India to receive Russian-built aircraft carrier, five years late
Delhi to take possession of the INS Vikramaditya, an aircraft carrier built in Russia and purchased by India following a very expensive refit
Russia will on Saturday hand over a refurbished aircraft carrier to India, five years late and vastly over budget, ending a saga that has strained relations between Delhi and its main arms supplier, an official said.
The INS Vikramaditya will set sail from the Sevmash shipyard in the Russian city of Severodvinsk and is expected to pass through the Suez Canal and reach Indian waters early next year.
“Indian Defence Minister AK Antony will commission INS Vikramaditya on Saturday. There will be some ships that will escort the Vikramaditya back to its port in India,” Navy spokesman PVS Satish told reporters.
The induction of the Vikramaditya, originally built as the Admiral Gorshkov and commissioned in 1987, is intended to shore-up India’s defence capabilities as it seeks to counter a military build-up by an increasingly assertive China.
Currently, India has just one aircraft carrier in service – the INS Viraat, which was also commissioned in 1987 – but it unveiled an under-construction domestically produced carrier in August.
The refurbishment contract of the Vikramaditya was signed in 2004 and was initially valued at US$974 million with a stipulated delivery date in 2008.
But the price of modernising the ship later grew to a reported US$2.3 billion, while deadlines were extended time and again.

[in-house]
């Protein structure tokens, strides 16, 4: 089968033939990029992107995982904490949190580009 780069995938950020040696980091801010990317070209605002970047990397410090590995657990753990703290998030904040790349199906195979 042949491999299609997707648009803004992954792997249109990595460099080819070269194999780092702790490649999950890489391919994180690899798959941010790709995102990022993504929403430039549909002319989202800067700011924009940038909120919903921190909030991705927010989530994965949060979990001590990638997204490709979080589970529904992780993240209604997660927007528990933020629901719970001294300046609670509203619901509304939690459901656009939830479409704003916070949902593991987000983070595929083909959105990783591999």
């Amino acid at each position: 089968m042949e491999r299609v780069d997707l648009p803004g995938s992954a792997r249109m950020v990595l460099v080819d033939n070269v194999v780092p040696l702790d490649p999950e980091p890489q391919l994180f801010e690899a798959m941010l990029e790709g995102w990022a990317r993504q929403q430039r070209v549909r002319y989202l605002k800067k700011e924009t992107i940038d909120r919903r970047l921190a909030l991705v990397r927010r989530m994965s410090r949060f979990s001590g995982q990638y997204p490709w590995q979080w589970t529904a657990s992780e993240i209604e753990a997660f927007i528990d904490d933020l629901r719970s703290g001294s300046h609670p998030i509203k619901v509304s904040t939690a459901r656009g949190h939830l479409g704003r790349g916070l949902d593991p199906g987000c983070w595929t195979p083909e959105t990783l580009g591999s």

A five-ship escort was being planned for the Vikramaditya which would be under constant surveillance due to security issues as it passes through the Suez Canal and other sensitive routes, the Indian Express newspaper said.
The three-month trial of the ship was concluded in September during which it successfully demonstrated its “stealth mode by blinding incoming aircraft with its electronic warfare suite”, the English-language daily said.
Russia has been a long-time military supplier to India and still provides about 70 per cent of its military equipment, although India has recently looked to other countries like Israel, the United States and France.
India’s already depleted naval force received a major setback in August when a Russian-made submarine the INS Sindhurakshak exploded in a Mumbai dock, killing all 18 crewmen on board.
The vessel, which has still not been refloated due to administrative and technical problems, had been returned by Russia shortly before following a major refit.
A floating airfield, the INS Vikramaditya will also have a team of Russian experts on board who will monitor and assist their Indian counterparts during the home journey.
The Russian crew will remain in India for a year as part of the guarantee contract to ensure the carrier does not develop any problems, the Express daily said.
Ajit Kumar Singh, a research fellow with the New Delhi-based Institute of Conflict Management, was sceptical about the utility of the ship, calling it a “white elephant” that India would find tough to maintain.
“Instead of spending so much on its refurbishment, India should have focused on other more useful maritime equipment like small GPS-enabled boats which can help secure our coastline,” Singh told reporters.
“These big ships are of use only during wars. And I don’t see any conventional war happening in near future,” he added.